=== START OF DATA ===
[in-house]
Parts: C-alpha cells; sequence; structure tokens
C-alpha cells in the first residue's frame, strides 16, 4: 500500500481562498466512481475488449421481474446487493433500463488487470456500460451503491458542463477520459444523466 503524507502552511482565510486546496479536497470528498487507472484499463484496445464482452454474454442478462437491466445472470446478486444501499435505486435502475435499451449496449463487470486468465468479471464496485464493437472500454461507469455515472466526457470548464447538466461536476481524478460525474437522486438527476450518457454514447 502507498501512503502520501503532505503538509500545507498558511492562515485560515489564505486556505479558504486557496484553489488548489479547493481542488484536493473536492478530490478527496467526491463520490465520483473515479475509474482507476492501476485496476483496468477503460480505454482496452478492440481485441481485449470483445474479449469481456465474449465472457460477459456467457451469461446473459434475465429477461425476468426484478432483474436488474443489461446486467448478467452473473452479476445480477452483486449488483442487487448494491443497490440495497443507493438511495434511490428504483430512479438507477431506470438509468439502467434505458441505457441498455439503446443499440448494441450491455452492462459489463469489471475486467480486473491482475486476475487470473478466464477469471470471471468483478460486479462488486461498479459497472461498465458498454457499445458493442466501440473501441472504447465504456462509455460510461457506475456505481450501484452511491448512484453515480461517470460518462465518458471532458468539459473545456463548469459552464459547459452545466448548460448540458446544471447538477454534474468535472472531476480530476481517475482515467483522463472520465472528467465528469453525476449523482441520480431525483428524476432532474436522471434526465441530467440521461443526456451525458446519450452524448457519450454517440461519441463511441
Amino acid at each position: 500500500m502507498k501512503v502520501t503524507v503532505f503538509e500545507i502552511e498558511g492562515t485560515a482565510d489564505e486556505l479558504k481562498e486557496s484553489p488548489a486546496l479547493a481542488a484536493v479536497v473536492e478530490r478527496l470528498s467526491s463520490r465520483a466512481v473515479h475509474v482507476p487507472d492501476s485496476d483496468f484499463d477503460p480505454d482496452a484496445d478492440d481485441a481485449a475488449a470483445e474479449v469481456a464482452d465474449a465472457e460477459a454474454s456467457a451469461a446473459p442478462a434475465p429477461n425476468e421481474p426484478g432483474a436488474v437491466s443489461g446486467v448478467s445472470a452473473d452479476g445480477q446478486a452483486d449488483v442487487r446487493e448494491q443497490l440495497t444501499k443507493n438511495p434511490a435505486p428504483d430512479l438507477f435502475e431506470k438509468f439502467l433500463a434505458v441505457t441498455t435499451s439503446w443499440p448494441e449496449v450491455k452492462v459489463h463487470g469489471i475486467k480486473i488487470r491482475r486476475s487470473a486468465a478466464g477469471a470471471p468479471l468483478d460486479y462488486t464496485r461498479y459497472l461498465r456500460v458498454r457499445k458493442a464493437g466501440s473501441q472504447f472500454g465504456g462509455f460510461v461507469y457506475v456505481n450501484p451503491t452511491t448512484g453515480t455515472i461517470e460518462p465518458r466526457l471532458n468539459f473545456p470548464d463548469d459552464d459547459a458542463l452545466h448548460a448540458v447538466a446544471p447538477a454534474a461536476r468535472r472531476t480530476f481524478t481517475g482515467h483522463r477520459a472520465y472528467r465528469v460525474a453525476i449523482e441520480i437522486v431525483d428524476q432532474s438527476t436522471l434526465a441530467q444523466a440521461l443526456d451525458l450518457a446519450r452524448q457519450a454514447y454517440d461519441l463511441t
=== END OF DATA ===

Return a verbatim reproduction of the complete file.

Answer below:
[in-house]
Parts: C-alpha cells; sequence; structure tokens
C-alpha cells in the first residue's frame, strides 16, 4: 500500500481562498466512481475488449421481474446487493433500463488487470456500460451503491458542463477520459444523466 503524507502552511482565510486546496479536497470528498487507472484499463484496445464482452454474454442478462437491466445472470446478486444501499435505486435502475435499451449496449463487470486468465468479471464496485464493437472500454461507469455515472466526457470548464447538466461536476481524478460525474437522486438527476450518457454514447 502507498501512503502520501503532505503538509500545507498558511492562515485560515489564505486556505479558504486557496484553489488548489479547493481542488484536493473536492478530490478527496467526491463520490465520483473515479475509474482507476492501476485496476483496468477503460480505454482496452478492440481485441481485449470483445474479449469481456465474449465472457460477459456467457451469461446473459434475465429477461425476468426484478432483474436488474443489461446486467448478467452473473452479476445480477452483486449488483442487487448494491443497490440495497443507493438511495434511490428504483430512479438507477431506470438509468439502467434505458441505457441498455439503446443499440448494441450491455452492462459489463469489471475486467480486473491482475486476475487470473478466464477469471470471471468483478460486479462488486461498479459497472461498465458498454457499445458493442466501440473501441472504447465504456462509455460510461457506475456505481450501484452511491448512484453515480461517470460518462465518458471532458468539459473545456463548469459552464459547459452545466448548460448540458446544471447538477454534474468535472472531476480530476481517475482515467483522463472520465472528467465528469453525476449523482441520480431525483428524476432532474436522471434526465441530467440521461443526456451525458446519450452524448457519450454517440461519441463511441
Amino acid at each position: 500500500m502507498k501512503v502520501t503524507v503532505f503538509e500545507i502552511e498558511g492562515t485560515a482565510d489564505e486556505l479558504k481562498e486557496s484553489p488548489a486546496l479547493a481542488a484536493v479536497v473536492e478530490r478527496l470528498s467526491s463520490r465520483a466512481v473515479h475509474v482507476p487507472d492501476s485496476d483496468f484499463d477503460p480505454d482496452a484496445d478492440d481485441a481485449a475488449a470483445e474479449v469481456a464482452d465474449a465472457e460477459a454474454s456467457a451469461a446473459p442478462a434475465p429477461n425476468e421481474p426484478g432483474a436488474v437491466s443489461g446486467v448478467s445472470a452473473d452479476g445480477q446478486a452483486d449488483v442487487r446487493e448494491q443497490l440495497t444501499k443507493n438511495p434511490a435505486p428504483d430512479l438507477f435502475e431506470k438509468f439502467l433500463a434505458v441505457t441498455t435499451s439503446w443499440p448494441e449496449v450491455k452492462v459489463h463487470g469489471i475486467k480486473i488487470r491482475r486476475s487470473a486468465a478466464g477469471a470471471p468479471l468483478d460486479y462488486t464496485r461498479y459497472l461498465r456500460v458498454r457499445k458493442a464493437g466501440s473501441q472504447f472500454g465504456g462509455f460510461v461507469y457506475v456505481n450501484p451503491t452511491t448512484g453515480t455515472i461517470e460518462p465518458r466526457l471532458n468539459f473545456p470548464d463548469d459552464d459547459a458542463l452545466h448548460a448540458v447538466a446544471p447538477a454534474a461536476r468535472r472531476t480530476f481524478t481517475g482515467h483522463r477520459a472520465y472528467r465528469v460525474a453525476i449523482e441520480i437522486v431525483d428524476q432532474s438527476t436522471l434526465a441530467q444523466a440521461l443526456d451525458l450518457a446519450r452524448q457519450a454514447y454517440d461519441l463511441t